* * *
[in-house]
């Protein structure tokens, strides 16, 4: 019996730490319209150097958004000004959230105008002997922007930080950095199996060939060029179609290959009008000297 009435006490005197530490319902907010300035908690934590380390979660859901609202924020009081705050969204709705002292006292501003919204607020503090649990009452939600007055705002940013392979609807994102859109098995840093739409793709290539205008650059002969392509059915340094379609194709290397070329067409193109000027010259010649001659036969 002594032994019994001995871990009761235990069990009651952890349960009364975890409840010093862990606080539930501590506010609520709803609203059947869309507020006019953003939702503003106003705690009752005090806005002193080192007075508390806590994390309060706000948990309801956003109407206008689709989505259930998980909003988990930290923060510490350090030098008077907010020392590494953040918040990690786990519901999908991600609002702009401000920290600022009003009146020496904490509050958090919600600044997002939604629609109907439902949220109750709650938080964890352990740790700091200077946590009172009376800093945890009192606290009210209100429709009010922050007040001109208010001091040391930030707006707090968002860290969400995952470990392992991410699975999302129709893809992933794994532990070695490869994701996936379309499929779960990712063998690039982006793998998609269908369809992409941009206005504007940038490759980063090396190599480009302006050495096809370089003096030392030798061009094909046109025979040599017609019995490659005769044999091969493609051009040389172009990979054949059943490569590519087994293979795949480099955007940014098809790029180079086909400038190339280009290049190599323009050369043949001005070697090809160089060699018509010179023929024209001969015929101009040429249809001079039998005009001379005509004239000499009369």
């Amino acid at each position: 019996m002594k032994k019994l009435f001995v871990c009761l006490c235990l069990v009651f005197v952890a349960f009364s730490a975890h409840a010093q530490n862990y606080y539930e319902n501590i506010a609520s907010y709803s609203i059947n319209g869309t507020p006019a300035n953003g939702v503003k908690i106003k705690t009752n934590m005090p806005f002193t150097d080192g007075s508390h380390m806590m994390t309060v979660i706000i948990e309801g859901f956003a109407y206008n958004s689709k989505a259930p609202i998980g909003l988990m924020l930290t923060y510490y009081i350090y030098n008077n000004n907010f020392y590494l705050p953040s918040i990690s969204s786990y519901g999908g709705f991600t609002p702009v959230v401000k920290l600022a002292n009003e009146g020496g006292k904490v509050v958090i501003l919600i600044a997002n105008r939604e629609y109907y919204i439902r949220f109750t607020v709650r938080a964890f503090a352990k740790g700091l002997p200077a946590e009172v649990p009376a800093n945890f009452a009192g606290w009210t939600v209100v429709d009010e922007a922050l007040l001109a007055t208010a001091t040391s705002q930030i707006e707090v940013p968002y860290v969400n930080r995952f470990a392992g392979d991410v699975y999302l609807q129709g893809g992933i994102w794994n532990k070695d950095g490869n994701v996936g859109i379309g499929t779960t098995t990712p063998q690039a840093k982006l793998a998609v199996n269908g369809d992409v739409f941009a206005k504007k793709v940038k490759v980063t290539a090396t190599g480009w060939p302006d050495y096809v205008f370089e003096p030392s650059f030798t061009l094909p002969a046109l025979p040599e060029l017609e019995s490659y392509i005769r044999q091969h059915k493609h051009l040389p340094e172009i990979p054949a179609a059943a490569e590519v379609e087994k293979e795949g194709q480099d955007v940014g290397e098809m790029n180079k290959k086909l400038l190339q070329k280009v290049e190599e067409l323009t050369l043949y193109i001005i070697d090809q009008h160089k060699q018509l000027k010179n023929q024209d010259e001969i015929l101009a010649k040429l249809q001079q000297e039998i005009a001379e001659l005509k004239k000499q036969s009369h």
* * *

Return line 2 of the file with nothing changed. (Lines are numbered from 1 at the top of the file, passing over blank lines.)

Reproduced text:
């Protein structure tokens, strides 16, 4: 019996730490319209150097958004000004959230105008002997922007930080950095199996060939060029179609290959009008000297 009435006490005197530490319902907010300035908690934590380390979660859901609202924020009081705050969204709705002292006292501003919204607020503090649990009452939600007055705002940013392979609807994102859109098995840093739409793709290539205008650059002969392509059915340094379609194709290397070329067409193109000027010259010649001659036969 002594032994019994001995871990009761235990069990009651952890349960009364975890409840010093862990606080539930501590506010609520709803609203059947869309507020006019953003939702503003106003705690009752005090806005002193080192007075508390806590994390309060706000948990309801956003109407206008689709989505259930998980909003988990930290923060510490350090030098008077907010020392590494953040918040990690786990519901999908991600609002702009401000920290600022009003009146020496904490509050958090919600600044997002939604629609109907439902949220109750709650938080964890352990740790700091200077946590009172009376800093945890009192606290009210209100429709009010922050007040001109208010001091040391930030707006707090968002860290969400995952470990392992991410699975999302129709893809992933794994532990070695490869994701996936379309499929779960990712063998690039982006793998998609269908369809992409941009206005504007940038490759980063090396190599480009302006050495096809370089003096030392030798061009094909046109025979040599017609019995490659005769044999091969493609051009040389172009990979054949059943490569590519087994293979795949480099955007940014098809790029180079086909400038190339280009290049190599323009050369043949001005070697090809160089060699018509010179023929024209001969015929101009040429249809001079039998005009001379005509004239000499009369």